1999-2001: Group finance director, Albert Fisher Group

1996-1999: Commercial director, Birthdays Group

1990-1996: Finance director, Superdrug Stores

1982-1990: Various roles at Price Waterhouse, British & Commonwealth Holdings and William Street Holdings

One of the things that has impressed Woodhouse is Tilney’s approach to acquisitions.

The firm is looking to acquire more businesses, particularly small and medium-sized firms, in addition to driving organic growth.

“Our approach involves taking the best bits from the acquired firms and incorporating them into the core offering, rather than hoovering up entities and saying ‘this is how we do it’. We are intelligent enough to look at what they do and say ‘let’s make this our approach’.”
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Woodhouse points out there is no monopoly on creativity. “Everyone, from somebody just starting to the most senior people, could have creative ideas that might be valuable. They should be encouraged to share that without worrying about levels of seniority, as that is good for businesses. We spend a lot of time talking to colleagues, explaining the direction of the business, listening to their views and to their creative ideas,” he says.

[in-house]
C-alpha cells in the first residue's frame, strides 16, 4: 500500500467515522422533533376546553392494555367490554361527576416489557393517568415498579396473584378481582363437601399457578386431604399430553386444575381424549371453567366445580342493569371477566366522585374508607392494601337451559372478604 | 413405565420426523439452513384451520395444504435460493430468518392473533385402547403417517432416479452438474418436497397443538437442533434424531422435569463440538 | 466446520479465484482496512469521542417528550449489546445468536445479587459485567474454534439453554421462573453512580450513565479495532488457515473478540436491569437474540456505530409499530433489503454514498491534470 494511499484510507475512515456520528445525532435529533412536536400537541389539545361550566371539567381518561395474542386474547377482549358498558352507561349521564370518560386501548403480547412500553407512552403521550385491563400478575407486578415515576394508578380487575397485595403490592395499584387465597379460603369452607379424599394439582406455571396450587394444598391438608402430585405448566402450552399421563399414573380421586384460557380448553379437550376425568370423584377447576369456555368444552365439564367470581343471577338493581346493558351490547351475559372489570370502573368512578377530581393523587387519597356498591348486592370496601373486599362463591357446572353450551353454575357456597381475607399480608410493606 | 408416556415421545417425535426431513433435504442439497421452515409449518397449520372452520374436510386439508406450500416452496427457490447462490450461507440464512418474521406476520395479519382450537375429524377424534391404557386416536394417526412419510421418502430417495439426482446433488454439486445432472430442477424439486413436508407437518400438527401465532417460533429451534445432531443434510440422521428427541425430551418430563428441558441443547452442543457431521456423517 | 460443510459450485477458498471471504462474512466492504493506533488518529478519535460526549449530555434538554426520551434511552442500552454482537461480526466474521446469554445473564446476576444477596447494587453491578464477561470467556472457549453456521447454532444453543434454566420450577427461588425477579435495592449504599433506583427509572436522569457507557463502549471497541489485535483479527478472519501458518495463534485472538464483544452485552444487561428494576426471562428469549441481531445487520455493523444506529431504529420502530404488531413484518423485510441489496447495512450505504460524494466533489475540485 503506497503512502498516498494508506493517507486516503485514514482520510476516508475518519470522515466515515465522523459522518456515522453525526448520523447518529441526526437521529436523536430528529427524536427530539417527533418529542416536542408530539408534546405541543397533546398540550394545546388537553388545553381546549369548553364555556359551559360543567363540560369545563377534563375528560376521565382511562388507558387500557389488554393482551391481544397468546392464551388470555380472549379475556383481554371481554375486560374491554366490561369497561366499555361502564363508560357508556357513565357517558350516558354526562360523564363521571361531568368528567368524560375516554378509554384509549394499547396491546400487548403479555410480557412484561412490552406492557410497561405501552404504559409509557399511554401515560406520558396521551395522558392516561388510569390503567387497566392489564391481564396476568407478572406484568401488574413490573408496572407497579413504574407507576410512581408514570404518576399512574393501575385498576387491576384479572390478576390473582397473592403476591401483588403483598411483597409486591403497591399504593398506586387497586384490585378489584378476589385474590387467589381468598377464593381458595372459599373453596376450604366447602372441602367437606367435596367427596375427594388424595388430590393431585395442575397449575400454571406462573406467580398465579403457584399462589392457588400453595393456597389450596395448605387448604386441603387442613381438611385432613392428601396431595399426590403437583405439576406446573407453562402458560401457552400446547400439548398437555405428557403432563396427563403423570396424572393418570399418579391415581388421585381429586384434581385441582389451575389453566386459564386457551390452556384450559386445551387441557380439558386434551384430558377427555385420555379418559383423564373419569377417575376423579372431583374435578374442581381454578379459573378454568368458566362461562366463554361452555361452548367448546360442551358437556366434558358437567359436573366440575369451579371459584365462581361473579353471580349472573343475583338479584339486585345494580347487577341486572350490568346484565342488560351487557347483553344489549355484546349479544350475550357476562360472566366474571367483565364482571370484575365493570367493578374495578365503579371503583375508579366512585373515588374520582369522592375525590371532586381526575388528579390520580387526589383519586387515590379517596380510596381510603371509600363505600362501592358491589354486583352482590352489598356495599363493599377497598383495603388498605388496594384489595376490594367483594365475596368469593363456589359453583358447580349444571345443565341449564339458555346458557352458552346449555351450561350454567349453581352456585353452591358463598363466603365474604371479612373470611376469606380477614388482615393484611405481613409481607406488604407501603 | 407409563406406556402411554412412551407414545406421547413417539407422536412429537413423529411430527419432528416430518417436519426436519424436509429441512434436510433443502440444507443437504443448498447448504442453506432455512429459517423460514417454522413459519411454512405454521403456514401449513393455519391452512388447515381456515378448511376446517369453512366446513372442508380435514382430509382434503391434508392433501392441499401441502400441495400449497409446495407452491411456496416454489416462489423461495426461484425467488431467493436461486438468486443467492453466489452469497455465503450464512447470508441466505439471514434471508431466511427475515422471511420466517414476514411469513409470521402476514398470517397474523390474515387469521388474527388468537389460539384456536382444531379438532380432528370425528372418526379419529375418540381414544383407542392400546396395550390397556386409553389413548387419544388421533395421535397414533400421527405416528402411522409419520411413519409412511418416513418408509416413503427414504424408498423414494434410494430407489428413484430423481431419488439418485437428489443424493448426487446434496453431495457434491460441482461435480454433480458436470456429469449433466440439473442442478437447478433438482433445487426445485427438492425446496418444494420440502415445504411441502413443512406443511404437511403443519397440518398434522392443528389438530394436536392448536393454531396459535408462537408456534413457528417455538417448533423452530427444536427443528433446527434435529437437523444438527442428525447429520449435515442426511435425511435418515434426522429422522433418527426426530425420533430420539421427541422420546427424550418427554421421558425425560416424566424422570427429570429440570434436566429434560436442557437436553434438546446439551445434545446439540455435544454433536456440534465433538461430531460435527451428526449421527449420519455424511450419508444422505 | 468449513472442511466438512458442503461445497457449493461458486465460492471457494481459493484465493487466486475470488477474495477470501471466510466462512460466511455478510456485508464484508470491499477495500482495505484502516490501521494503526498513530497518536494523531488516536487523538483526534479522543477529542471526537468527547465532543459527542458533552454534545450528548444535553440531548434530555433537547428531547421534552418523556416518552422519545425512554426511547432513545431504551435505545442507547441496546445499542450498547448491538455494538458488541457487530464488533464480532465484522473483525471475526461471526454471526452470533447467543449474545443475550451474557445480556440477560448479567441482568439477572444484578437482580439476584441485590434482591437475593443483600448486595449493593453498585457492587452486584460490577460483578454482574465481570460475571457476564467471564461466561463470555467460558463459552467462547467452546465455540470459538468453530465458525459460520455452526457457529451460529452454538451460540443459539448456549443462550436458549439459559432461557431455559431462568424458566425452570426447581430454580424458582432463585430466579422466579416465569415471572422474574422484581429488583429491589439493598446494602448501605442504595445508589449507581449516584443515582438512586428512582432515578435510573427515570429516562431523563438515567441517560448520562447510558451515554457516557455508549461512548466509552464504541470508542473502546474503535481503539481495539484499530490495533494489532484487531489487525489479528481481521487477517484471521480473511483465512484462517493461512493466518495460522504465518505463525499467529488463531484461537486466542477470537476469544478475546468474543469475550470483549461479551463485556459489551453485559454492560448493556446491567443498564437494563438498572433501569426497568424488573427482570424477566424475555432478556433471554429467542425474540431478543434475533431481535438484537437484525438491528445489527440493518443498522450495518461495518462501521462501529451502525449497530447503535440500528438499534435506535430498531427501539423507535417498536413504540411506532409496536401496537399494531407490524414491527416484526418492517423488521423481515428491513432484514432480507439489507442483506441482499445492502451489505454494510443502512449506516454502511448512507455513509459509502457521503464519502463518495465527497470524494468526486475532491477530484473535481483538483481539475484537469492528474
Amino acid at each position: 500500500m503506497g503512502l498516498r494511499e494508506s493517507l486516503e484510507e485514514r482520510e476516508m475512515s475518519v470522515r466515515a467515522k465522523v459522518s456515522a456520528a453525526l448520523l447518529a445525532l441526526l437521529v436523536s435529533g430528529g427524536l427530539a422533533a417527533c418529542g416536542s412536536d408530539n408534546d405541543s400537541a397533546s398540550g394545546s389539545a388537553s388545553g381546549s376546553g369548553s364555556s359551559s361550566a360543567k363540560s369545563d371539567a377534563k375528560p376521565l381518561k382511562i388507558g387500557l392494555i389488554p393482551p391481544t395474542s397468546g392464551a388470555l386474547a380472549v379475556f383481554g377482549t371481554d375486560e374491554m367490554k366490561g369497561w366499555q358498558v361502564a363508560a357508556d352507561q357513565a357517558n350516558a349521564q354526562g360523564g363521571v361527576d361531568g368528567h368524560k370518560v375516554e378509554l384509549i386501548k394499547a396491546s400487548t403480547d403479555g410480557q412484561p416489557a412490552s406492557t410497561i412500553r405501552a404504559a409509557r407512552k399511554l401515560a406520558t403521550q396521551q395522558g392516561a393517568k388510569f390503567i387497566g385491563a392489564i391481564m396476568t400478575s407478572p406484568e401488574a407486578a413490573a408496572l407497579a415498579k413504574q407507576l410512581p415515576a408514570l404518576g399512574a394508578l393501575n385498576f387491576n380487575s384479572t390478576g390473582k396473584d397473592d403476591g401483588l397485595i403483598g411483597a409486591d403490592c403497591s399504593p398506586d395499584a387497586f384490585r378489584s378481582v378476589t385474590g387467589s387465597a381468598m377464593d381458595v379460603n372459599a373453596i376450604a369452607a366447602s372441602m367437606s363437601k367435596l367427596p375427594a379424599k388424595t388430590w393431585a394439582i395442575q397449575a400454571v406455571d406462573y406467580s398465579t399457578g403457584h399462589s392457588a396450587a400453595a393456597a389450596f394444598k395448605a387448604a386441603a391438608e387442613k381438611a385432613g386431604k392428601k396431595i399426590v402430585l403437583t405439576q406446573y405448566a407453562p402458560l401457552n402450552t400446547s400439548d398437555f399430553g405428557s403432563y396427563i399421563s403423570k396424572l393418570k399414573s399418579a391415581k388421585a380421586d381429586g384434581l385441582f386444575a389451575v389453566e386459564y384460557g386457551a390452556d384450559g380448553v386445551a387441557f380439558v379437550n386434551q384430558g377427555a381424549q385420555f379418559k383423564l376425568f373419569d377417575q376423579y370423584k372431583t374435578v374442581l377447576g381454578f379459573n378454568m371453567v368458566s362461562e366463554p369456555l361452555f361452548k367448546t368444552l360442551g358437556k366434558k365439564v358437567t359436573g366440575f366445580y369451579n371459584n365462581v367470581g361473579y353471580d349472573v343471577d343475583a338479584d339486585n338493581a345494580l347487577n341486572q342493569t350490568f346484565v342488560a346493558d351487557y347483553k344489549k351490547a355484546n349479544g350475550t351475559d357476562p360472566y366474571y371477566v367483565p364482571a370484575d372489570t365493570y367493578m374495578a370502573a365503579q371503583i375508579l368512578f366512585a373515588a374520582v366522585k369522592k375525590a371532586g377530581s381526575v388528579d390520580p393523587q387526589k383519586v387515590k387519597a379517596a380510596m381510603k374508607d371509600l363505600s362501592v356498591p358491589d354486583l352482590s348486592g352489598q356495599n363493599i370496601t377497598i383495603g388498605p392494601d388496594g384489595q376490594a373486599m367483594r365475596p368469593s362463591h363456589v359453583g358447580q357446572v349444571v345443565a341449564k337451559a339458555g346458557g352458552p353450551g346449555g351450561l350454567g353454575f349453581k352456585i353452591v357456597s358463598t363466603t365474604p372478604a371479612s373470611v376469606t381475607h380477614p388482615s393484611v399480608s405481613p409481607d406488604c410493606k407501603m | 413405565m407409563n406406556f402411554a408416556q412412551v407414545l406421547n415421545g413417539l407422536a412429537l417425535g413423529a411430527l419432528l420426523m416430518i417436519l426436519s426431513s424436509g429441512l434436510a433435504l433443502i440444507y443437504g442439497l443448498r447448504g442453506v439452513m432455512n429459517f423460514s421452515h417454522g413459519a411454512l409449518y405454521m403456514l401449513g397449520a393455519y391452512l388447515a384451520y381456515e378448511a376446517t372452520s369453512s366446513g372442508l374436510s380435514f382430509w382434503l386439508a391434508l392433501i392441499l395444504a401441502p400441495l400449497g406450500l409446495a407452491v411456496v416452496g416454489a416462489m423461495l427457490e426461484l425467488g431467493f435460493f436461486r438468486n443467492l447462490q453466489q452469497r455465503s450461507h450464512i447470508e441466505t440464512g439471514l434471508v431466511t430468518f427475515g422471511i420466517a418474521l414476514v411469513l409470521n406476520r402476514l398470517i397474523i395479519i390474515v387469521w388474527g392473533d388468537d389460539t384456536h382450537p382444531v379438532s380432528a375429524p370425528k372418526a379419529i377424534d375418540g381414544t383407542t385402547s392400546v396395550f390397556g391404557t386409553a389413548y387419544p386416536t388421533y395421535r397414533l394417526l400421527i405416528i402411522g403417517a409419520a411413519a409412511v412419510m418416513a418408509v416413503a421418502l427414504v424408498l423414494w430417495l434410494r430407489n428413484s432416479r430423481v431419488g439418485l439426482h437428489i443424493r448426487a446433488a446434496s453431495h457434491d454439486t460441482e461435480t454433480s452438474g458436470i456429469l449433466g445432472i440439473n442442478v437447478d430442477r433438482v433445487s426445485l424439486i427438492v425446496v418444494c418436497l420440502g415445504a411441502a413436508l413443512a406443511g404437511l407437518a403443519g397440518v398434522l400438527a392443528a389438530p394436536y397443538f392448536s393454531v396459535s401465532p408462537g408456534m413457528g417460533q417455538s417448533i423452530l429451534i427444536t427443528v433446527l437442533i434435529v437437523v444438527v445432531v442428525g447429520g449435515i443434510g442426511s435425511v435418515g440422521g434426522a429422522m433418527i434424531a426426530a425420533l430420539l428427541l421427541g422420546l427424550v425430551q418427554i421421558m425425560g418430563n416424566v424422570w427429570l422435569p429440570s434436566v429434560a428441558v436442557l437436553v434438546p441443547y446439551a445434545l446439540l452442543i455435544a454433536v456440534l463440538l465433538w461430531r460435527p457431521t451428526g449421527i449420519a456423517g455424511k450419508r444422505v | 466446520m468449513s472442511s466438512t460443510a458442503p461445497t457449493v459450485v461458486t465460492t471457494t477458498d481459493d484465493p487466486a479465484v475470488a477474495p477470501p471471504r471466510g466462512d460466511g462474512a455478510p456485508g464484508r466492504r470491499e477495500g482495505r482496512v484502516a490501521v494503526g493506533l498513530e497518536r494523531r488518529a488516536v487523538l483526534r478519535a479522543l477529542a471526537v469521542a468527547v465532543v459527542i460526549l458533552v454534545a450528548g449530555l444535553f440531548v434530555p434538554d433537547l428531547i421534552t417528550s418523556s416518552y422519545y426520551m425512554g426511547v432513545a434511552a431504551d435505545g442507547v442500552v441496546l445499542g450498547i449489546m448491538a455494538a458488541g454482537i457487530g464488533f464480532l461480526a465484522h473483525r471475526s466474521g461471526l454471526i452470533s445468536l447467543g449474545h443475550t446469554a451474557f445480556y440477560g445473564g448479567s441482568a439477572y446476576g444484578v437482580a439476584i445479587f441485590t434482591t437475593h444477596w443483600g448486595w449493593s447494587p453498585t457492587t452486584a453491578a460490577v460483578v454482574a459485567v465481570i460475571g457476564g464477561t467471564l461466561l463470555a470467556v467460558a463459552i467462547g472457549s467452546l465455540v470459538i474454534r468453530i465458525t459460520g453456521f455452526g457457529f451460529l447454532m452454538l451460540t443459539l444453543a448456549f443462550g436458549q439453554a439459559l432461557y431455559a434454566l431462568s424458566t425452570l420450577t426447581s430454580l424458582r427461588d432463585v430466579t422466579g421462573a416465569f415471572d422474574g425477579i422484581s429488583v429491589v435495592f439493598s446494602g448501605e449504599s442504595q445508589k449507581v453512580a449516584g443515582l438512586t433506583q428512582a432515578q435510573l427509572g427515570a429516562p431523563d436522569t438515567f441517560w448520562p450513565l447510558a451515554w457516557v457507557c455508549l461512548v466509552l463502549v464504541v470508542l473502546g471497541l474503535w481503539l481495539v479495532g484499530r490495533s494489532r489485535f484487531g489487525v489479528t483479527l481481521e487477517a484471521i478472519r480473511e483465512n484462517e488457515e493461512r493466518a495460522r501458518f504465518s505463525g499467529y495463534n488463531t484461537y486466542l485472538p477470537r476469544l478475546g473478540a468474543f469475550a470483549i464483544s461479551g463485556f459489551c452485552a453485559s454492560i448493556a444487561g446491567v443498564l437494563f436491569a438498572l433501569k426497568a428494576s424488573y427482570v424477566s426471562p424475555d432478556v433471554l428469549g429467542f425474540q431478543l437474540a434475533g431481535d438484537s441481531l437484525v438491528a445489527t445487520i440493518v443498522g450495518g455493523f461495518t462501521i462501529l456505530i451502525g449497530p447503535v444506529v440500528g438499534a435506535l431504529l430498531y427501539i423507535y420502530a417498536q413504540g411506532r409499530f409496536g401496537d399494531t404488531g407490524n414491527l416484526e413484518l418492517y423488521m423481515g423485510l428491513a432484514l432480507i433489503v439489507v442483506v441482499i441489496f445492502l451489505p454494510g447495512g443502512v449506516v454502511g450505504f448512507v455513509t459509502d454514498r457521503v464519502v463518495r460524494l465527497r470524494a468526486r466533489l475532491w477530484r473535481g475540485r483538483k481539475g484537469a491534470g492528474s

The chief executive sees a creative side to his career in terms of leaving businesses in better shape than when he started. Much of his career has been built in the retail and consumer sectors, with his CV full of household names like Debenhams and Superdrug. However, he stresses he is no novice when it comes to financial services, having joined Tilney from UK motoring and financial services group RAC.

“At a senior level, you tend to get employed for your experience rather than technical expertise – although that is still important. It’s about what you know and when you come across situations and opportunities that are similar, you can apply your experience to them,” he says.

“Because my last job was in financial services, the learning curve didn’t feel quite as difficult as it would have if I’d come in from a completely different industry.

“I’ve also used the services of wealth managers myself for 20 years, so I have a reasonable understanding of how it works from a client perspective.”

People often talk about the need to recruit people from other industries into financial services to ensure it evolves through new ideas that work elsewhere. Woodhouse points out that many people sitting on boards take up non-executive roles in firms operating in different sectors.